The movement of freight around the country has changed dramatically since the Level 4 lockdown, both in terms of the content and quantity of cargo. The most notable change, of course, is that the roads are eerily quiet because most human movements have ceased. As for remaining traffic flows, what road freight services are required to allow essential services to keep functioning, and what do we expect to happen to road freight once lockdown restrictions are uplifted? In this article we try shed some light on these questions during these very uncertain times for road freight.
Traffic flow data from NZTA shows that heavy traffic flows dropped 59% in one week from March 25 (Level 4 lockdown started that evening) to April 1 (see Chart 1). Road freight activity during the Level 4 lockdown appears have held stable at this level. The level of heavy vehicle traffic under Level 4 lockdown dips well below the new year lull at the start of the year.
Once Level 4 lockdown is uplifted, we will see more heavy vehicles working to provide materials for construction companies and logs to be hauled to processing plants and ports. Both industries that can resume activity at Level 3 if they abide by safety guidelines. What is more worrying is the prospect of sustained weak demand for road freight after the lockdown is over as the economy falls into a deep recession. Understanding what has happened to freight volumes during previous recessions can help us understand what might be ahead of us.
New Zealand’s freight volumes are driven by global economic activity, which drives demand for our exports, and domestic economic activity which drives import volumes. Road User Charges (RUCs) are a useful measure of the demand for freight movement. Over the previous 15 years, there have been three periods of decline in very-heavy vehicle RUCs and two periods of decline for medium vehicle RUCs (see Chart 2). The first decline in both medium and very-heavy RUCs was in the wake of the GFC as New Zealand entered a recession. From late 2014 to early 2016, very-heavy vehicle RUCs slumped. This decline was led by weaker export and import volumes, particularly for bulk items like forestry. More recently, since mid-to-late 2018, medium and very-heavy RUCs have softened along with generally softer economic activity.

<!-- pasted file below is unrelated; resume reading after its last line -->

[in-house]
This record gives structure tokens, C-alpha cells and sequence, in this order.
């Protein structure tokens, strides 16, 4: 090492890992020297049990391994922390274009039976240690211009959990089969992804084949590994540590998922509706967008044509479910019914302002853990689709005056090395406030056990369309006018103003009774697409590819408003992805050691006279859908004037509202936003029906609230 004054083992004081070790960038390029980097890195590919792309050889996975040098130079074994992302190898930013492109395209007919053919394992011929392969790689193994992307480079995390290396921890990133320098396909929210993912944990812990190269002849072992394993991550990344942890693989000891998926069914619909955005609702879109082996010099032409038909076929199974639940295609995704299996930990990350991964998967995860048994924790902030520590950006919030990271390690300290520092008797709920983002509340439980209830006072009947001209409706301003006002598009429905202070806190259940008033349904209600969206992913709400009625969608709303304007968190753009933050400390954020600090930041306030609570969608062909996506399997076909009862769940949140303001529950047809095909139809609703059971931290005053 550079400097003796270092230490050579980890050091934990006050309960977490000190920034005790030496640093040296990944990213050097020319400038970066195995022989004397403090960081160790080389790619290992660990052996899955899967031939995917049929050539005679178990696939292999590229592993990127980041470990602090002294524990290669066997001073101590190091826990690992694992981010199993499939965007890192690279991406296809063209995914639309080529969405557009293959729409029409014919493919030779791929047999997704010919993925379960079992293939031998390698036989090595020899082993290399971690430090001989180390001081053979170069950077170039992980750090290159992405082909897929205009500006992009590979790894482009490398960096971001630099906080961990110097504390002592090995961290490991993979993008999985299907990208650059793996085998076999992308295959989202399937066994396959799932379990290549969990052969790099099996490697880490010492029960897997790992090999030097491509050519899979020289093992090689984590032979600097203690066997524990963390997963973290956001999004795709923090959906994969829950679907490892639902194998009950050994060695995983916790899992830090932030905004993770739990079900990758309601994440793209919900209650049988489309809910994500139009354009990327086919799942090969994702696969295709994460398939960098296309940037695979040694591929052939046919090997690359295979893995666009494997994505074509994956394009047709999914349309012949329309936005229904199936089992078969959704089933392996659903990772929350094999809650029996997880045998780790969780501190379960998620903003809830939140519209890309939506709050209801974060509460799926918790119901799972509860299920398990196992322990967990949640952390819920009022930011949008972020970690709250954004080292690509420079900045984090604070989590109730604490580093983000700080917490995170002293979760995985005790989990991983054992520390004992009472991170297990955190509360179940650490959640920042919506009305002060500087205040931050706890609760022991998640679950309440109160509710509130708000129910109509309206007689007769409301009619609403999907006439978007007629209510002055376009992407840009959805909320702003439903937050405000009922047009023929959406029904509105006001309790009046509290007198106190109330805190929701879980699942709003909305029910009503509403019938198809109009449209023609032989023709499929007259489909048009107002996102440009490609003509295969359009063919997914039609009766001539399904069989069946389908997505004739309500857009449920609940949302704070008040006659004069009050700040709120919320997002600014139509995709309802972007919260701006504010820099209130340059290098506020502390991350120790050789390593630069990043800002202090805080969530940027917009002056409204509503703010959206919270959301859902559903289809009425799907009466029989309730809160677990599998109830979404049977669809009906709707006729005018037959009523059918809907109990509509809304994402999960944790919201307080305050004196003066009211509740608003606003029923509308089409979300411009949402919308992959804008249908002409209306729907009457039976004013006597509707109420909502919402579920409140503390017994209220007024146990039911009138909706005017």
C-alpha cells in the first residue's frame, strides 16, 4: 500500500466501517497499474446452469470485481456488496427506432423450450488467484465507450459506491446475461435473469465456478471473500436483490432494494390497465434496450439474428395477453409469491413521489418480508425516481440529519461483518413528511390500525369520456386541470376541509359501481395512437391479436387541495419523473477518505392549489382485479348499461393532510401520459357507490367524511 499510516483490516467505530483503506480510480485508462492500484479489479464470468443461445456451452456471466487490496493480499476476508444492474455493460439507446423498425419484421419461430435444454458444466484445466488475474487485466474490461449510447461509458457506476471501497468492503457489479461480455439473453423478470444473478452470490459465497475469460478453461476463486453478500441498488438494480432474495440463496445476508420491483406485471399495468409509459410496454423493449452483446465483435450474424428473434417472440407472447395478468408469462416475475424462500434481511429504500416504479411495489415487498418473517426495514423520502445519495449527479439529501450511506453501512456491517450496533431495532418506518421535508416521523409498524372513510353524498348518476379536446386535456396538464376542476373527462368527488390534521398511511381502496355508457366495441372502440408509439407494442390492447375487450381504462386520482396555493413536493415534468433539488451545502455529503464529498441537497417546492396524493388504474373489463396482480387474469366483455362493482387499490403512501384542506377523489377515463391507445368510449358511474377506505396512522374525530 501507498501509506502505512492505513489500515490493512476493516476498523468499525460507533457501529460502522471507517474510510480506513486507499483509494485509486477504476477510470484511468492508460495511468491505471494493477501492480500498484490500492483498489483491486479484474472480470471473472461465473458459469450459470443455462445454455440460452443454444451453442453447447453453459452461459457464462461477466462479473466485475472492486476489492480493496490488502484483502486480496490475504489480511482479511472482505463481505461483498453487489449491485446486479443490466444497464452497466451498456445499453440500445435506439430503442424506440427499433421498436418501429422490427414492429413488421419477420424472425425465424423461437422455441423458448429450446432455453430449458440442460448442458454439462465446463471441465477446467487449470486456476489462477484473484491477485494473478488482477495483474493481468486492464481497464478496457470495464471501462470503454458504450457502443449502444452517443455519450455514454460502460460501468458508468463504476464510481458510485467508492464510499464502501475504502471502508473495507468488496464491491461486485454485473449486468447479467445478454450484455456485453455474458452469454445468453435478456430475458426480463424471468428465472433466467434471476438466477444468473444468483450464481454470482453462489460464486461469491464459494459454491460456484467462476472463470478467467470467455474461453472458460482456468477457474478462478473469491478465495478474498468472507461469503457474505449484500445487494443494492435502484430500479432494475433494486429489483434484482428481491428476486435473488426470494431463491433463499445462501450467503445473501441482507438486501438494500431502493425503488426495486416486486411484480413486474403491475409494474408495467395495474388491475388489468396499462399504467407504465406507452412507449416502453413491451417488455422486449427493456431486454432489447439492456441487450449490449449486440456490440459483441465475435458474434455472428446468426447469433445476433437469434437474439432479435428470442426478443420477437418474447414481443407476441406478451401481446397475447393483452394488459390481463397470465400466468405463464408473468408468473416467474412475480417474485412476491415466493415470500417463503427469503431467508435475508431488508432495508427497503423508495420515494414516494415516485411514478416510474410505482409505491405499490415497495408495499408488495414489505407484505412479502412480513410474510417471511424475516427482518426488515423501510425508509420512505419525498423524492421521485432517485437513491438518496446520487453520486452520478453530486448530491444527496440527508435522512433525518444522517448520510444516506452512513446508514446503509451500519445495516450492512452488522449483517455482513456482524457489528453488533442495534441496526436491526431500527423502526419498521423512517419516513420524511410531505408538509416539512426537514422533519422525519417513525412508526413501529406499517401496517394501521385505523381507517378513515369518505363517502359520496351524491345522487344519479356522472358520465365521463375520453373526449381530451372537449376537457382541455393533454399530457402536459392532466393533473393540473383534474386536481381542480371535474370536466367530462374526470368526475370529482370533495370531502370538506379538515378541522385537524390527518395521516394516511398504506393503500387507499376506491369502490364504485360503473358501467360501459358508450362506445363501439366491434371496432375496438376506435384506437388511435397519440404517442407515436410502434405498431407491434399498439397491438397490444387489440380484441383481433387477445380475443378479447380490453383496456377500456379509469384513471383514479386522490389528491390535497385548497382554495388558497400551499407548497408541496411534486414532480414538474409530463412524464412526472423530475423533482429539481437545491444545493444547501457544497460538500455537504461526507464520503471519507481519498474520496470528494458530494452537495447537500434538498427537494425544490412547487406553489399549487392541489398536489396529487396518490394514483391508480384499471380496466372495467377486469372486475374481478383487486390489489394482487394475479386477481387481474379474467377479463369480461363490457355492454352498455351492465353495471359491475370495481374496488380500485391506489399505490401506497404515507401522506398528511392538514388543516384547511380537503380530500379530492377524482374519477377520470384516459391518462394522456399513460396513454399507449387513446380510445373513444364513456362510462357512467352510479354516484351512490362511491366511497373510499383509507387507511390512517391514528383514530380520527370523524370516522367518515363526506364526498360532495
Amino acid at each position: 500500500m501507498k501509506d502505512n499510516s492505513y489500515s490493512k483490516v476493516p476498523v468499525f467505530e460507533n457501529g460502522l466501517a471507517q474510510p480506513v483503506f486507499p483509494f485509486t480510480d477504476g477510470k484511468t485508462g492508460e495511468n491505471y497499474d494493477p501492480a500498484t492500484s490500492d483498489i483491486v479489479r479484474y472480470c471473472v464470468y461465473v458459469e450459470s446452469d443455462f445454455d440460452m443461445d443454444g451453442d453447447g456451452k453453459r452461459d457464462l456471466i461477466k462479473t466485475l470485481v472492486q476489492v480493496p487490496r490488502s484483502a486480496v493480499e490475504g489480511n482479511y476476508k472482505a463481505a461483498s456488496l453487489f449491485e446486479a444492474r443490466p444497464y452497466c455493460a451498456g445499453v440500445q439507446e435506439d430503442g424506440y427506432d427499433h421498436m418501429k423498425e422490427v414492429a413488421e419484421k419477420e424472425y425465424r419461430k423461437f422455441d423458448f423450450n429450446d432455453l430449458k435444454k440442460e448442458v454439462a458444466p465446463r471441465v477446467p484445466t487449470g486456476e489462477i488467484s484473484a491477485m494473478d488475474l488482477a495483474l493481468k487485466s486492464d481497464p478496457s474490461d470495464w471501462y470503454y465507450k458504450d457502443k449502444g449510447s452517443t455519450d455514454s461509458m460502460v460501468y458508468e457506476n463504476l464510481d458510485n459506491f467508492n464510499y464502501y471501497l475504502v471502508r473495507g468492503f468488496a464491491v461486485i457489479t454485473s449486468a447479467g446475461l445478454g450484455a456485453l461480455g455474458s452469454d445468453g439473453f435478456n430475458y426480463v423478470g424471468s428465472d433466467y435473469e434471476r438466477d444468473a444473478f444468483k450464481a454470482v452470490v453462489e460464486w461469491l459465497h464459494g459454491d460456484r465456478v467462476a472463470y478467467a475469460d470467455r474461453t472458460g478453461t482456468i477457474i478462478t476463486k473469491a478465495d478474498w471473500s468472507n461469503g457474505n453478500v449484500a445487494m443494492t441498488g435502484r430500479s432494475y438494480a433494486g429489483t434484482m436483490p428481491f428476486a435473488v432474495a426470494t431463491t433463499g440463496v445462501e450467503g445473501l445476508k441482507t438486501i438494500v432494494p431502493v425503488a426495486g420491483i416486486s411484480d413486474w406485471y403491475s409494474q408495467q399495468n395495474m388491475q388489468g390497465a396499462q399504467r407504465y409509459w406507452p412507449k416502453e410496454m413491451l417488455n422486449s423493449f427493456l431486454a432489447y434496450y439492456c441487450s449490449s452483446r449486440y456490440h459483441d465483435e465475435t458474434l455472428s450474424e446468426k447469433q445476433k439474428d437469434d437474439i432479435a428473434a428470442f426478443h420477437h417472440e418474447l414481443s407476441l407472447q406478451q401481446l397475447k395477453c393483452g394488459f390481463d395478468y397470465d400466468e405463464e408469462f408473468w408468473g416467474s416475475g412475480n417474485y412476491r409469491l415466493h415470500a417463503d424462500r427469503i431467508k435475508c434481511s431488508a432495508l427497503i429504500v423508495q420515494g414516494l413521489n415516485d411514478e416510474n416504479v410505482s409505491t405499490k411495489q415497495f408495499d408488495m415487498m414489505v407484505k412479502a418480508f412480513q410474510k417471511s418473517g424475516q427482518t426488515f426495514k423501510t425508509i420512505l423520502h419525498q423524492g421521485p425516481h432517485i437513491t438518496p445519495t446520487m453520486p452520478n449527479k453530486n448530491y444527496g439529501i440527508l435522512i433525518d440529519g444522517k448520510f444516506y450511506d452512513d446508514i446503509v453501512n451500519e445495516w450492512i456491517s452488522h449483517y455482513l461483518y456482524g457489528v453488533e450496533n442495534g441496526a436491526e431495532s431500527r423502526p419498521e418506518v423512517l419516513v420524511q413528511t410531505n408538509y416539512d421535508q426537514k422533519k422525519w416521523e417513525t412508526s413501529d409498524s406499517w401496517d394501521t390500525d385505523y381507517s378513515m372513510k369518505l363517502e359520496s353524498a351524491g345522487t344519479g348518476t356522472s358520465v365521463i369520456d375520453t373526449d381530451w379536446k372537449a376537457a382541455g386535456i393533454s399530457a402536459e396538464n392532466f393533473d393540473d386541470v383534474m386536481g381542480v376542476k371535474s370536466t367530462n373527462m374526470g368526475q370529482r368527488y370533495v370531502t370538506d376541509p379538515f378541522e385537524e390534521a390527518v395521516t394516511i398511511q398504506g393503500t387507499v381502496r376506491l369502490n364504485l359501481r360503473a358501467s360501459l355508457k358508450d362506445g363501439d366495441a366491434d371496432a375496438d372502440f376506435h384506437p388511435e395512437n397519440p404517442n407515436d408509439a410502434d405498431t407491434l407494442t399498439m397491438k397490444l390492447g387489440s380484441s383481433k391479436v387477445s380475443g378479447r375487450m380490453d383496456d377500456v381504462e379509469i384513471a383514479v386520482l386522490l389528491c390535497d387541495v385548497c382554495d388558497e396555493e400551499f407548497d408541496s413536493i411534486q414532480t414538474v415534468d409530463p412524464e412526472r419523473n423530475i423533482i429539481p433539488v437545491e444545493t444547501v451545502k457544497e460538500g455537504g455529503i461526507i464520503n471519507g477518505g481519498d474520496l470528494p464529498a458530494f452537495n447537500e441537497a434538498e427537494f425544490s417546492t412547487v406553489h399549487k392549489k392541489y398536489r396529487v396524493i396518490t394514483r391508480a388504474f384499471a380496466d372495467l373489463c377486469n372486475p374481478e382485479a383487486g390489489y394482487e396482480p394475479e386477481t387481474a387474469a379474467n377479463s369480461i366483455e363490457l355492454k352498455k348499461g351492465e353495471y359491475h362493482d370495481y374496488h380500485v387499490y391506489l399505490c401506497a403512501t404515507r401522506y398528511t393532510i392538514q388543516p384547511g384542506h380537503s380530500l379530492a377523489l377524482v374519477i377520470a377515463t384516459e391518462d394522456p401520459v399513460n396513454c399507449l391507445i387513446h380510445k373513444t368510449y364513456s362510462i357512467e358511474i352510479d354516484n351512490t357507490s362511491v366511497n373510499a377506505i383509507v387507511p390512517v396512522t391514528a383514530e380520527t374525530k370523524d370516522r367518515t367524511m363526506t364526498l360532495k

Looking forwards, movement of bulk commodity items is heavily dependent on our goods export outlook. On the upside we will see some resilience in the agricultural sector as our trading partners continue to demand our food exports. We expected forestry exports to take a tumble in 2020 even before the hammer blow from COVID-19, as log prices had fallen because of an oversupply to China, our biggest log export market. Exports, and domestic use of New Zealand forestry products, are now expected to decline further as the world enters a recession and demand from our domestic construction sector is reduced significantly.
The biggest economic upheaval of this pandemic is undoubtedly in the tourism sector. In 2016 there was estimated to have been something in the region of 112,000 to 354,000 foreign tourists in New Zealand. The number of international tourists has now effectively fallen to zero. Freight companies supplying tourist outfits will see a large reduction in business activity while New Zealand remains shut off to the world. Domestic tourism should pick up after lockdown restrictions are lifted, but not nearly enough to counter the losses from abroad. As a result, the hospitality and retail sectors will also need fewer supplies.
There is some good news. Firstly, transport costs will be lower in the near-term as diesel prices fall due to lower crude oil prices. However, the depreciating New Zealand dollar will offset the falling oil price to some extent. Spending on roading and rail is likely to increase after the lockdown, with the government indicating that infrastructure spending will play an important role in reigniting the economy. Delivery services for online purchases also have an opportunity as people avoid close contact beyond Level 4 lockdown. Nonetheless, it will be some years before things return to relative normality for freight in New Zealand.
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